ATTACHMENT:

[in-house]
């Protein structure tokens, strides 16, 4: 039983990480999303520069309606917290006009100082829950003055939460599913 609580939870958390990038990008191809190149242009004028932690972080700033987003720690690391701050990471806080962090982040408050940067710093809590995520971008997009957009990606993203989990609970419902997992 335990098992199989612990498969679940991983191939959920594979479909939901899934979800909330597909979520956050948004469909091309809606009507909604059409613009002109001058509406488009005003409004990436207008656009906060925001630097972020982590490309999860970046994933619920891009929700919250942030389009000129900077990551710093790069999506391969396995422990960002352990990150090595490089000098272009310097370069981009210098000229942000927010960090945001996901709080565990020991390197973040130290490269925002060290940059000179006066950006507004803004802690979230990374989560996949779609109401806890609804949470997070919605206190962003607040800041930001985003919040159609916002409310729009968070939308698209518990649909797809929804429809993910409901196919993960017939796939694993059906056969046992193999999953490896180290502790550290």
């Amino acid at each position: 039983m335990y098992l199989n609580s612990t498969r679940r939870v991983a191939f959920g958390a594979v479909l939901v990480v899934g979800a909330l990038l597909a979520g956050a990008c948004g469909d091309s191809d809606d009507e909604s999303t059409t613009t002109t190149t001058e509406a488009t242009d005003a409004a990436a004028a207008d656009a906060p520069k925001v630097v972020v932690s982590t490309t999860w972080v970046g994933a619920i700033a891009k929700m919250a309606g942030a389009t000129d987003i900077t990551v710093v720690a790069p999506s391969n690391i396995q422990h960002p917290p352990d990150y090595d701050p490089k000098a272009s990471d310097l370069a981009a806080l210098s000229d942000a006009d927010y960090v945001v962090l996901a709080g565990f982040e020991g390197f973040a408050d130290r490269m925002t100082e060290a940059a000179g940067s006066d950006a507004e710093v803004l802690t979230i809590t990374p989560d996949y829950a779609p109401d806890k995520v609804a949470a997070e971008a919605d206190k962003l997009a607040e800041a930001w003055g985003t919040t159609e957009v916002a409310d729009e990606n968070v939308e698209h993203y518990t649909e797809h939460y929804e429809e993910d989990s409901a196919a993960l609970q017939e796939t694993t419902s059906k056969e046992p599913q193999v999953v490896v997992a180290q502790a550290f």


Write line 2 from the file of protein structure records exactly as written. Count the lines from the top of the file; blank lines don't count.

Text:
């Protein structure tokens, strides 16, 4: 039983990480999303520069309606917290006009100082829950003055939460599913 609580939870958390990038990008191809190149242009004028932690972080700033987003720690690391701050990471806080962090982040408050940067710093809590995520971008997009957009990606993203989990609970419902997992 335990098992199989612990498969679940991983191939959920594979479909939901899934979800909330597909979520956050948004469909091309809606009507909604059409613009002109001058509406488009005003409004990436207008656009906060925001630097972020982590490309999860970046994933619920891009929700919250942030389009000129900077990551710093790069999506391969396995422990960002352990990150090595490089000098272009310097370069981009210098000229942000927010960090945001996901709080565990020991390197973040130290490269925002060290940059000179006066950006507004803004802690979230990374989560996949779609109401806890609804949470997070919605206190962003607040800041930001985003919040159609916002409310729009968070939308698209518990649909797809929804429809993910409901196919993960017939796939694993059906056969046992193999999953490896180290502790550290």